by David Ezra Stein
by David Ezra Stein
2010 | 40 pages | Picture Book
In Interrupting Chicken, the 2011 Caldecott Honor book by David Ezra Stein, a chicken and her Papa sit down to read a series of classic fairy tales before it's time to go sleep. Chicken promises not to interrupt the stories, but then proceeds to do so time and again, unable to help herself. When she finally settles down, Papa reverses the roles by falling asleep and interrupting the last story with his snoring.
When I was reading this, I focused mostly on the art, since that's what won the award, and once I started looking carefully at the illustrations, I realized how truly brilliant they are.
The title page draws us into the story with a spread showing a quiet and empty house, with low lamps burning, and various items left lying around, illustrating how Chicken and Papa must have spent their day. This picture is warm and homey and felt very realistic to me. Especially impressive is the way Stein uses light to indicate that night has fallen, and that the house is dark and quiet.
On the verso side of that first page, there is one full page of gorgeous green wallpaper, followed on the recto side by a field of white with one circle in the center. Inside that circle, Papa helps Chicken into her pajamas. Over the next few pages, the reader is drawn in closer and closer to the bed - the white space surrounding the images slowly disappears with each page turn, until the entire page is filled with color, and it feels like the reader is all tucked in along with Chicken.
From here, we zoom in even further and settle on the pages of the book as Papa starts to read. The pages themselves have lots of neat details, including food particles and other objects left behind in the crevices. Papa begins reading the standard fairy tale texts, but each time, Chicken explodes onto the pages with warnings for the stories' characters. When this happens, the old fashioned looking illustrations within the fairy tales react to Chicken with annoyance, and rearrange themselves on the page to accommodate her outbursts. She keeps promising not to interrupt, but keeps it up anyway as they attempt to read Hansel and Gretel, Red Riding Hood, and Chicken Little. In the end, Chicken ends up writing her own story, with amazingly child-like crayon illustrations, and truly realistic misspellings, such as "Chikn."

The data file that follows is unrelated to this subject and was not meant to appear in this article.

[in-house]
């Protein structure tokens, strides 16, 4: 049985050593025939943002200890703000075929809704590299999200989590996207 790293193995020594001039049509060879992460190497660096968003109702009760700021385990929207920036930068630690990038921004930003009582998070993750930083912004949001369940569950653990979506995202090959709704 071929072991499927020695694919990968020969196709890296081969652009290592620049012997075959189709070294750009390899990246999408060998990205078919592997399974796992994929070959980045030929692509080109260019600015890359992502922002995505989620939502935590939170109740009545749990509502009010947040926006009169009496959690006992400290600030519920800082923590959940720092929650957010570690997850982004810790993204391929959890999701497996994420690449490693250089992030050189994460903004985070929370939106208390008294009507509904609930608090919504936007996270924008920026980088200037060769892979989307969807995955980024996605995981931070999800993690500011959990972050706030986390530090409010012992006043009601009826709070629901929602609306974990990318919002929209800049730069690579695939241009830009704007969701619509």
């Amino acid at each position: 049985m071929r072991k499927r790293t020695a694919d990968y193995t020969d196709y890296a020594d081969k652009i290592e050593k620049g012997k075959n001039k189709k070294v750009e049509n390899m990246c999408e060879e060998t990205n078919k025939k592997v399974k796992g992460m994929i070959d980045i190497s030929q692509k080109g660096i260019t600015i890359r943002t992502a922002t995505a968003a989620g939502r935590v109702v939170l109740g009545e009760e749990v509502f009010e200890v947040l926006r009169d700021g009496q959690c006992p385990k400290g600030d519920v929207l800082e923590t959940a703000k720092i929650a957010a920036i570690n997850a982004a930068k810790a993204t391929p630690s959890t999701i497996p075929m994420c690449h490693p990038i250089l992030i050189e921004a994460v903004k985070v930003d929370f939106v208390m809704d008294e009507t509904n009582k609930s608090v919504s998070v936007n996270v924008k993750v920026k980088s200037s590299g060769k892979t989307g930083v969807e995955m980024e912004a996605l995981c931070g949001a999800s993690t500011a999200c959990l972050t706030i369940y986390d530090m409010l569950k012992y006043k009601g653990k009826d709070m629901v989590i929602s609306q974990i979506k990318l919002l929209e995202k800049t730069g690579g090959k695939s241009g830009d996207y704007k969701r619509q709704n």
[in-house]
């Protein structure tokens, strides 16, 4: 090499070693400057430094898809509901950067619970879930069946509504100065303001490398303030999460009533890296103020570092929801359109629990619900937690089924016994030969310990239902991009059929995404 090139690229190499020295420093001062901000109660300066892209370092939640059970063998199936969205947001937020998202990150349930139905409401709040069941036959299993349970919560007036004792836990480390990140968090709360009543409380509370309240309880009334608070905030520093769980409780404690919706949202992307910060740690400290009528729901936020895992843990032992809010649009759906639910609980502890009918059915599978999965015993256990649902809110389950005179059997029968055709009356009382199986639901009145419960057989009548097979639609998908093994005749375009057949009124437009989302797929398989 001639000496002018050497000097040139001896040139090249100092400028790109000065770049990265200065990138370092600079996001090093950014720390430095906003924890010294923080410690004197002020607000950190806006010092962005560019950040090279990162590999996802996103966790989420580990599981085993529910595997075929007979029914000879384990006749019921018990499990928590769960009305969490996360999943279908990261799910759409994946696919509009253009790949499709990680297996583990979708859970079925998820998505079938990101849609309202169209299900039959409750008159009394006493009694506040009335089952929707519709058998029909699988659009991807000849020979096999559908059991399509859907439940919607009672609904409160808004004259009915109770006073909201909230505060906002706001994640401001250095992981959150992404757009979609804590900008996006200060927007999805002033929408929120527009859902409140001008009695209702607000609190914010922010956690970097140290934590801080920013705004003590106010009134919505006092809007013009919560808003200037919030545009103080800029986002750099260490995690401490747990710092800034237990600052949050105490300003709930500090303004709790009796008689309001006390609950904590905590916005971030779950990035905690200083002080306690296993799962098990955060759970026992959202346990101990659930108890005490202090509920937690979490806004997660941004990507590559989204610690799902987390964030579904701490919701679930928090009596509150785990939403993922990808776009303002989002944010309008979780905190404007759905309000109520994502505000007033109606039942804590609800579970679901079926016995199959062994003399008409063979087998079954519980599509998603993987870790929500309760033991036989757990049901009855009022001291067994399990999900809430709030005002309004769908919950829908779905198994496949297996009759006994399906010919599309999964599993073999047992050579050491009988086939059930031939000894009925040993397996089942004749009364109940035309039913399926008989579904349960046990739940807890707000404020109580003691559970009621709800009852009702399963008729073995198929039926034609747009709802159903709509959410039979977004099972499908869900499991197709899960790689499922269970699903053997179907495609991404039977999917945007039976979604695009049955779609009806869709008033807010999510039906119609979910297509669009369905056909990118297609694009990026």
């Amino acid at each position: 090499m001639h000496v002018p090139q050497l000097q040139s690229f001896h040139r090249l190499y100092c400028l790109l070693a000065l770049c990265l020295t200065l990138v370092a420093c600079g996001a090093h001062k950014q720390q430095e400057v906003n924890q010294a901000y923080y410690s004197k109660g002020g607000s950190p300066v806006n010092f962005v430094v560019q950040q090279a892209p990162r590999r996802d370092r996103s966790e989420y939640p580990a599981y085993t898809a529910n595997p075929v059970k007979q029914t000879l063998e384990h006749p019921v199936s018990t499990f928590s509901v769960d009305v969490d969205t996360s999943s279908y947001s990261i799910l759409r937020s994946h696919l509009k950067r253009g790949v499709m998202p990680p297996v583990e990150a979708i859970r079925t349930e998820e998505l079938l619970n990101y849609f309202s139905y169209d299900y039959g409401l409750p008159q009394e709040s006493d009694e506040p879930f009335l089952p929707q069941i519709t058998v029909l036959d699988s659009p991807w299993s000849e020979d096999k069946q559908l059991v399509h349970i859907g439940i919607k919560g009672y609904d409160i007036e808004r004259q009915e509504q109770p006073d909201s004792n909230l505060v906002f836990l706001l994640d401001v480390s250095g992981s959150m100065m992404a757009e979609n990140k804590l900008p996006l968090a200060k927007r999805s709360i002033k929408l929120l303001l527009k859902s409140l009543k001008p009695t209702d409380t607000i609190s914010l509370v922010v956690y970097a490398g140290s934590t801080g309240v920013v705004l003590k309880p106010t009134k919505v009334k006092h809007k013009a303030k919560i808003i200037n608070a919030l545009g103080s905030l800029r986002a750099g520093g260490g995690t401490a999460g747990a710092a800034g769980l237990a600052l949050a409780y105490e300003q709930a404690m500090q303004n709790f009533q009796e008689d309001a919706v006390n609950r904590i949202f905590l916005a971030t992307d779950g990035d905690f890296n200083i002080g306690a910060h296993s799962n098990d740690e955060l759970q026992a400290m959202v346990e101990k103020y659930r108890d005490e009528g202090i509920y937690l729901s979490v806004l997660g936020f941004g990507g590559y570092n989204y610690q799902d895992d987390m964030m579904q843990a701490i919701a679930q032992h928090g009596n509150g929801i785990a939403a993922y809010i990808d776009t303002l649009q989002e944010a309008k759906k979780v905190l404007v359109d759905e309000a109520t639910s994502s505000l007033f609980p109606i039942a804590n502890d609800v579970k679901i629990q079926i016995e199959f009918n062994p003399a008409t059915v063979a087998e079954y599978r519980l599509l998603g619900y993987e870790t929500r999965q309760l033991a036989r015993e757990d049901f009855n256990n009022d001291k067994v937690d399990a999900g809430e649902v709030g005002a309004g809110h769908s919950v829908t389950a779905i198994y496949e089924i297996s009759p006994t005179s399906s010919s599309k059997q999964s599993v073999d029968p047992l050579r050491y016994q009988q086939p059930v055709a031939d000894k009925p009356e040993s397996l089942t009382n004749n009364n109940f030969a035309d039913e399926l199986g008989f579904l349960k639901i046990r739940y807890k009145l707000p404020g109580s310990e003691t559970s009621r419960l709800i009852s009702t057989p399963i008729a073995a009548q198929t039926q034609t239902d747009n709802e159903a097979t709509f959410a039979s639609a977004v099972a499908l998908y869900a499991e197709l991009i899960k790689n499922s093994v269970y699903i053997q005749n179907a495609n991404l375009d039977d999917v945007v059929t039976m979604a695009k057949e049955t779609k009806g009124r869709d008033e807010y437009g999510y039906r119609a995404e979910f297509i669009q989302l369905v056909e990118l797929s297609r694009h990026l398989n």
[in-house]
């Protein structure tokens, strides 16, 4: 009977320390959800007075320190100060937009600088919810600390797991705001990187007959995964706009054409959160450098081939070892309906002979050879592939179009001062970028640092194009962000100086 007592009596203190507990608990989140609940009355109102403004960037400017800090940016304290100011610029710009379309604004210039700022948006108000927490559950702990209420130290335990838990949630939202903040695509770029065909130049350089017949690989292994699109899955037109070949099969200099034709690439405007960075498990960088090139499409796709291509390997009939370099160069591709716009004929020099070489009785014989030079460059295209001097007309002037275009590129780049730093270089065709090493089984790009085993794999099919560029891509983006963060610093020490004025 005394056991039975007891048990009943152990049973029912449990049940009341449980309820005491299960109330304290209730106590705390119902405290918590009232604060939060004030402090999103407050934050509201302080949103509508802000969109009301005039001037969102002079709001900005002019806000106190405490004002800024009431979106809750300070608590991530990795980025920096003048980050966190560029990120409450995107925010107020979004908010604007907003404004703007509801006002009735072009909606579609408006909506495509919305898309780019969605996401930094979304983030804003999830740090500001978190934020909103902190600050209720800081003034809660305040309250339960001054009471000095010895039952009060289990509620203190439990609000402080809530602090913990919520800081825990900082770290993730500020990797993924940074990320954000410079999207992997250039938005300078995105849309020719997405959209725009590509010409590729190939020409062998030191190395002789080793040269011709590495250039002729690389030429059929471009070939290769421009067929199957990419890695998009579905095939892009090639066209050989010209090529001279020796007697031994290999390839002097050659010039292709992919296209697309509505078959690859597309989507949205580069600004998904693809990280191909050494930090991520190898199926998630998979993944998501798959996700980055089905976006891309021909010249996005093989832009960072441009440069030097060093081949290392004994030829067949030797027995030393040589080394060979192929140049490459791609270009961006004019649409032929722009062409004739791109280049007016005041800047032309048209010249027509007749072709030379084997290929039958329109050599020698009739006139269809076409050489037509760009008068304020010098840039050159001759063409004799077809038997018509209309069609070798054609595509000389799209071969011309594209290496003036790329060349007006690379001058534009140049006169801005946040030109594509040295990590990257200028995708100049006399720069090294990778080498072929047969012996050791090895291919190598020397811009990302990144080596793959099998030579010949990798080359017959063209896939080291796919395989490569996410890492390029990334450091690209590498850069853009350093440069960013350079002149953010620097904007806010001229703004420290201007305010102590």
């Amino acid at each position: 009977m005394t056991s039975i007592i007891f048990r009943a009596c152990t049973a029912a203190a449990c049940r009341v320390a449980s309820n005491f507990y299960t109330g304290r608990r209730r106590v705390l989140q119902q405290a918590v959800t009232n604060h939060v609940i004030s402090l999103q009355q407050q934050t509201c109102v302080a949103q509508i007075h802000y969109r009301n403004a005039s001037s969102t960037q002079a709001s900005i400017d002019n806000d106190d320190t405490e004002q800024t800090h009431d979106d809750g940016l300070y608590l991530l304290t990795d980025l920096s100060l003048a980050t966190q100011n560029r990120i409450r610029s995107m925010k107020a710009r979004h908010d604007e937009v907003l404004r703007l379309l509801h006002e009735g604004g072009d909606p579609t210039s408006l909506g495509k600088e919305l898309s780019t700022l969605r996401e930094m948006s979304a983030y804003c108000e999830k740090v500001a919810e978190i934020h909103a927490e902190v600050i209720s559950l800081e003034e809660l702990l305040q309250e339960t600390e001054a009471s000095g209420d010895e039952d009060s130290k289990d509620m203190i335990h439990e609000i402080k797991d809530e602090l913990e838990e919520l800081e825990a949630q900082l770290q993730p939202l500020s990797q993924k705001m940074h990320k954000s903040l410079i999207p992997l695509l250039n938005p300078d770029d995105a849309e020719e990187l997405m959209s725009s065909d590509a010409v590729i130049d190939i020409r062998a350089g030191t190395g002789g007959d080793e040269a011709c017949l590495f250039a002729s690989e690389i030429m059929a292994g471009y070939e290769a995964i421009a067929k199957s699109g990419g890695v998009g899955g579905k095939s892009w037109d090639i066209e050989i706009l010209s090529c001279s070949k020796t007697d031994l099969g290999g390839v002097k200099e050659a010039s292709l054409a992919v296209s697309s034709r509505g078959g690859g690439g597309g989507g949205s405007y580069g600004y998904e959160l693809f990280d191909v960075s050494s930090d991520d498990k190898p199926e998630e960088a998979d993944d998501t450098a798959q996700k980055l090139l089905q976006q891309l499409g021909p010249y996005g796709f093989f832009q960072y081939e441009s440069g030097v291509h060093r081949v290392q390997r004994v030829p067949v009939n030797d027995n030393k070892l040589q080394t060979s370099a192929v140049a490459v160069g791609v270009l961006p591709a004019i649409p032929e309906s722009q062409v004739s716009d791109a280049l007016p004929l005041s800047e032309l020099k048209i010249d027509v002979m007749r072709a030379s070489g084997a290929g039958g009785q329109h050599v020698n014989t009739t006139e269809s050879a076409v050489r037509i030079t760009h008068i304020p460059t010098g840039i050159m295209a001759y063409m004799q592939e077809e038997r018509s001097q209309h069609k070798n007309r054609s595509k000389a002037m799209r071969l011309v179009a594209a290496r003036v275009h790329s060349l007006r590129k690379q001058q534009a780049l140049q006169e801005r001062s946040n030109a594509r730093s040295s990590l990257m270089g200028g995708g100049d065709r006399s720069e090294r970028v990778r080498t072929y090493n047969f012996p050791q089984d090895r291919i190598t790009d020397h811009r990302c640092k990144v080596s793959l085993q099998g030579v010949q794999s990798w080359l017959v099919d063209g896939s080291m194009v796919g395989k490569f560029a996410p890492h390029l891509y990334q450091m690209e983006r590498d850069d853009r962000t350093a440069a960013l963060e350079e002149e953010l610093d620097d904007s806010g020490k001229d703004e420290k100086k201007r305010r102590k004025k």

In addition to being visually appealing, this book fills the need for more picture books featuring fathers and daughters, and especially fathers reading to their kids. It would make a nice father's day read for families, and maybe even a nice gift for fathers, since the humor here will appeal easily to adults as well as children. David Ezra Stein's other picture books include: Pouch, Leaves, Monster Hug!, The Nice Book, Cowboy Ned and Andy, and Ned's New Friend. His website can be found at davidezra.com.
I borrowed Interrupting Chicken from my local public library.
It's National Poetry Month! I'm celebrating by linking to a favorite poem at the end of every review I post in April. Today's poem is Litany by Billy Collins.